Michael Pollan is probably not a sexist pig
In a post on The Dirt a few weeks ago, I commented on an article in Salon.com about the movement toward home cooking, and whether it was a call to women to get back in the kitchen.
Photo: PopTech, Creative Commons, some rights reserved
Emily Matcher’s Salon article provocatively asked, “Is Michael Pollan a Sexist Pig?”
Pollan is best known as author of “The Omnivore’s Delimma,” which was a call to many Americans to steer clear of prepackaged processed products at the supermarket, and eat “real” food.
Pollan’s new book, “Cooked” laments the loss of cooking in American kitchens, and glorifies cooking. Matchar quotes Pollan, the “demigod food writer and activist,” as saying,
“[The appreciation of cooking was] a bit of wisdom that some American feminists thoughtlessly trampled in their rush to get women out of the kitchen.”
“Comments like this make me–owner of not one but two copies of “The Omnivore’s Dilemma”–want to smack Pollan…upside the head with a spatula. Claiming that feminism killed home cooking is not just shaming, it’s wildly inaccurate from a historical standpoint.”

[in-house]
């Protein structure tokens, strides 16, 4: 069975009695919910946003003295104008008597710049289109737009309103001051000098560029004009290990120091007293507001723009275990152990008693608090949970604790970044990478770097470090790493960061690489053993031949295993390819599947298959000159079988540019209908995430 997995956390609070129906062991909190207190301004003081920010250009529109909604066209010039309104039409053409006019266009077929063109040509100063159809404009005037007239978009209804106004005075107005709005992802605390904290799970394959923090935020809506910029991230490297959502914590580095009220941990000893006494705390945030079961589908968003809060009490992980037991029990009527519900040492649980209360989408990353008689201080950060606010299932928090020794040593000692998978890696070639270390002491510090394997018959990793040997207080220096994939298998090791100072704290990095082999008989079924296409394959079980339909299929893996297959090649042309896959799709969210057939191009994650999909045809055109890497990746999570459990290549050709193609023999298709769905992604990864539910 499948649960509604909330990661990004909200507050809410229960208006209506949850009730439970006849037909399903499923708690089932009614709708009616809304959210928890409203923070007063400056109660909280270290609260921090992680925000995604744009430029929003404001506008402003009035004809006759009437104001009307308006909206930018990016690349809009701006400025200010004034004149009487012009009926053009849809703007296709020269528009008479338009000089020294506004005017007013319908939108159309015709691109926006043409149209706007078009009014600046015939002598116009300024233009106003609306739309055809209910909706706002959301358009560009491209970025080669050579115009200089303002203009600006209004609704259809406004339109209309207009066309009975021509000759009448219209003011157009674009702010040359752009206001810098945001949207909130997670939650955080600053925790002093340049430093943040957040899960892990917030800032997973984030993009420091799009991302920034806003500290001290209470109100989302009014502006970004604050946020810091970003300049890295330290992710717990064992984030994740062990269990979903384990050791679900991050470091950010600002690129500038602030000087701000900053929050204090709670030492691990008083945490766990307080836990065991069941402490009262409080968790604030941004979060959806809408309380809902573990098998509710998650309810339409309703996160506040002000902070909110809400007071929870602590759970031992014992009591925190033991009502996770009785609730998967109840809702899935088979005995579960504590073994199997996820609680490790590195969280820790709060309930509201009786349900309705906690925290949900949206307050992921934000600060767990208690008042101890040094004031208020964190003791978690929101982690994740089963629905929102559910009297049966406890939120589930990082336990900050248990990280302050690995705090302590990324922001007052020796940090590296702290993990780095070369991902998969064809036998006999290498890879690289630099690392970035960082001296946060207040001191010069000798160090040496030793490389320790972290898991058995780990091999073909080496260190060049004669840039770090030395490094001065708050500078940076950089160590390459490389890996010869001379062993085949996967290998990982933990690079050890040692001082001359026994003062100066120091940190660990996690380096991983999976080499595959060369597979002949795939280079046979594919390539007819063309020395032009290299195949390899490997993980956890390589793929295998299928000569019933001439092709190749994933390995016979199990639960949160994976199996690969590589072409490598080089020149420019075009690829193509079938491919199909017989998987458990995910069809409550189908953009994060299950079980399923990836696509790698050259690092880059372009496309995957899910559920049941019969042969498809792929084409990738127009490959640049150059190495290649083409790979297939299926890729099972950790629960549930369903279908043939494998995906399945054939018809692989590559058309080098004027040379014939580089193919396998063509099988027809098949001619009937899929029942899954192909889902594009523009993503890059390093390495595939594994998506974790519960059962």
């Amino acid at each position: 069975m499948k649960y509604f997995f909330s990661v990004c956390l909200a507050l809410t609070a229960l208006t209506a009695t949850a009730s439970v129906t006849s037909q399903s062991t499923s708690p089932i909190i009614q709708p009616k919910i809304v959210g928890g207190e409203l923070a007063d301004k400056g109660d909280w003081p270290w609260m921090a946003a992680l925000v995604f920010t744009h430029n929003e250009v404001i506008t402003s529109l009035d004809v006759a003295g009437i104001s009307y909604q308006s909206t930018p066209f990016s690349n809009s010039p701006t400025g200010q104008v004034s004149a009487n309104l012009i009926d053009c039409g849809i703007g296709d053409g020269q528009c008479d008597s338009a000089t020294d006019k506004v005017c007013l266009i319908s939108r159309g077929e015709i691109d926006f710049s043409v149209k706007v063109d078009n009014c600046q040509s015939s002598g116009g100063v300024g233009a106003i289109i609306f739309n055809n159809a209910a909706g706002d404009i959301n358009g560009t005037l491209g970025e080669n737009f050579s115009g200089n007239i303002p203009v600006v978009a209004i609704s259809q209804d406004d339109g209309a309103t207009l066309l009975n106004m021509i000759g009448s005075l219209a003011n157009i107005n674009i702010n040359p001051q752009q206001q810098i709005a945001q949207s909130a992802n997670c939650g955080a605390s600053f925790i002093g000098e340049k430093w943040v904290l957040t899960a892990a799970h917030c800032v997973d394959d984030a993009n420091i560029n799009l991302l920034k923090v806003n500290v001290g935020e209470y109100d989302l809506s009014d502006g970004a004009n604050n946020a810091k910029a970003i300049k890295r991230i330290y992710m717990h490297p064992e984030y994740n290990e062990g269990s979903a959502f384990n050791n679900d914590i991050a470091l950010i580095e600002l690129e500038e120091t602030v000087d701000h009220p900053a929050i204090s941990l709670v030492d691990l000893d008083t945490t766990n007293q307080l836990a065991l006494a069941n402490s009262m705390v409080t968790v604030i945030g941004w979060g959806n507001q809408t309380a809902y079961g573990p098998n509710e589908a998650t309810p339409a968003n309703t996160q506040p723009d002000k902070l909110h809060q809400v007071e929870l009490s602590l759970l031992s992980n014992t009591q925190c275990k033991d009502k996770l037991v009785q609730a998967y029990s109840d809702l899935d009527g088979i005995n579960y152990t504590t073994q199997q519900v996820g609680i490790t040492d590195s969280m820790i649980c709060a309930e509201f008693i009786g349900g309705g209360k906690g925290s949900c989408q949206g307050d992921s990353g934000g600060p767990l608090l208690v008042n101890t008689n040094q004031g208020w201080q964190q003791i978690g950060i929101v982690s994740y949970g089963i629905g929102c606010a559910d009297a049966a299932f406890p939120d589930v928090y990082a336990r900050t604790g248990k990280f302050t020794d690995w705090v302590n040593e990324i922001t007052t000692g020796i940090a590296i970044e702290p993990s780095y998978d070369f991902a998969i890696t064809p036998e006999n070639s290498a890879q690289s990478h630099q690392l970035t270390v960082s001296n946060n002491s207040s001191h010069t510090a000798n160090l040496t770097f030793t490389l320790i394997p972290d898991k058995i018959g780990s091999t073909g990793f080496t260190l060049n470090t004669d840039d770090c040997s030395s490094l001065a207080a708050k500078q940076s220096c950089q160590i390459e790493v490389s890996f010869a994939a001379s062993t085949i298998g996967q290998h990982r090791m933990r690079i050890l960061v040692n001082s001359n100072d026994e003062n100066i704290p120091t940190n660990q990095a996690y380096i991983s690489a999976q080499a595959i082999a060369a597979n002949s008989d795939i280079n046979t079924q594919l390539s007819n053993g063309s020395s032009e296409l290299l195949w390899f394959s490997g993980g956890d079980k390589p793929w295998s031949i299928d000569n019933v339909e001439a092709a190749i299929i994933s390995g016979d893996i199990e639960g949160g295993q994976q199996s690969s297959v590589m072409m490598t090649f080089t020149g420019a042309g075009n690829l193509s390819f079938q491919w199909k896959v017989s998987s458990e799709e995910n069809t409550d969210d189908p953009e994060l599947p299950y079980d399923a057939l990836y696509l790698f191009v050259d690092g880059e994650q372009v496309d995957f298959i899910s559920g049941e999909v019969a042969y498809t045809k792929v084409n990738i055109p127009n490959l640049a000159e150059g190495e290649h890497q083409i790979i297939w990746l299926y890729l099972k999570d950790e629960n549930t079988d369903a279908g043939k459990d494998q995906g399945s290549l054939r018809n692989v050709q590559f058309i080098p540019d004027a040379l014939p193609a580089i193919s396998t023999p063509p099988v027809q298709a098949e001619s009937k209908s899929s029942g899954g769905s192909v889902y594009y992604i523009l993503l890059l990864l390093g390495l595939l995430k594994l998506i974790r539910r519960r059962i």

Perhaps Matcher hadn’t yet seen “Cooked” when she wrote this. Her article appeared only a few days after the book was published.
In it, Pollan acknowledges concerns like Matcher’s:
“To certain ears, whenever a man talks about the importance of cooking, it sounds like he wants to turn back the clock and return women to the kitchen. But that’s not at all what I have in mind. I’ve come to think cooking is too important to be left to any one gender or member of the family; men and children both need to be in the kitchen, too, and not just for reasons of fairness or equity but because they have so much to gain by being there.”
Pollan understands that the gender politics of food are complicated. He talks about men taking on “heroic” tasks, at the barbeque and the four-star restaurant, while, “For most of history most of humanity’s food has been cooked by women working out of the public view and without public recognition.”
Pollan’s new book doesn’t “shame” women to start cooking again; it’s a call to everyone, including him, to get into the kitchen.
Tags: cooking, health, nutrition, politics